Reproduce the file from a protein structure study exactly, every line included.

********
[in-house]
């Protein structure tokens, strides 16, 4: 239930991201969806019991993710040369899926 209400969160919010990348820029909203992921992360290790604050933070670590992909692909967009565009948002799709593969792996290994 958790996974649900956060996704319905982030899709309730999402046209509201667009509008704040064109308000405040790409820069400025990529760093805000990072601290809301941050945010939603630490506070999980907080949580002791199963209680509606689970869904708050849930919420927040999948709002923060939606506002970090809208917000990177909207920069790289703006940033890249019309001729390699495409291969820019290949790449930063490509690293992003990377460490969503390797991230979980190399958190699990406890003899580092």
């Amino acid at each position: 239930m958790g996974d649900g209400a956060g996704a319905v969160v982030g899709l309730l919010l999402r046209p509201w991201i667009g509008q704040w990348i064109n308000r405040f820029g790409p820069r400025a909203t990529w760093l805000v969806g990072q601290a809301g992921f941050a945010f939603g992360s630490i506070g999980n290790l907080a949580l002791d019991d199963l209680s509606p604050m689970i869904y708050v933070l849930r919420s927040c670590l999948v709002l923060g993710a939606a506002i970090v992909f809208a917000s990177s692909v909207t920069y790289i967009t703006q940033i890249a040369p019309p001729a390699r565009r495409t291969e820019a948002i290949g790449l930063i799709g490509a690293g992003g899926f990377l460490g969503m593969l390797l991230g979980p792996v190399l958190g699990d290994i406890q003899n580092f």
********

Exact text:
[in-house]
């Protein structure tokens, strides 16, 4: 239930991201969806019991993710040369899926 209400969160919010990348820029909203992921992360290790604050933070670590992909692909967009565009948002799709593969792996290994 958790996974649900956060996704319905982030899709309730999402046209509201667009509008704040064109308000405040790409820069400025990529760093805000990072601290809301941050945010939603630490506070999980907080949580002791199963209680509606689970869904708050849930919420927040999948709002923060939606506002970090809208917000990177909207920069790289703006940033890249019309001729390699495409291969820019290949790449930063490509690293992003990377460490969503390797991230979980190399958190699990406890003899580092």
């Amino acid at each position: 239930m958790g996974d649900g209400a956060g996704a319905v969160v982030g899709l309730l919010l999402r046209p509201w991201i667009g509008q704040w990348i064109n308000r405040f820029g790409p820069r400025a909203t990529w760093l805000v969806g990072q601290a809301g992921f941050a945010f939603g992360s630490i506070g999980n290790l907080a949580l002791d019991d199963l209680s509606p604050m689970i869904y708050v933070l849930r919420s927040c670590l999948v709002l923060g993710a939606a506002i970090v992909f809208a917000s990177s692909v909207t920069y790289i967009t703006q940033i890249a040369p019309p001729a390699r565009r495409t291969e820019a948002i290949g790449l930063i799709g490509a690293g992003g899926f990377l460490g969503m593969l390797l991230g979980p792996v190399l958190g699990d290994i406890q003899n580092f």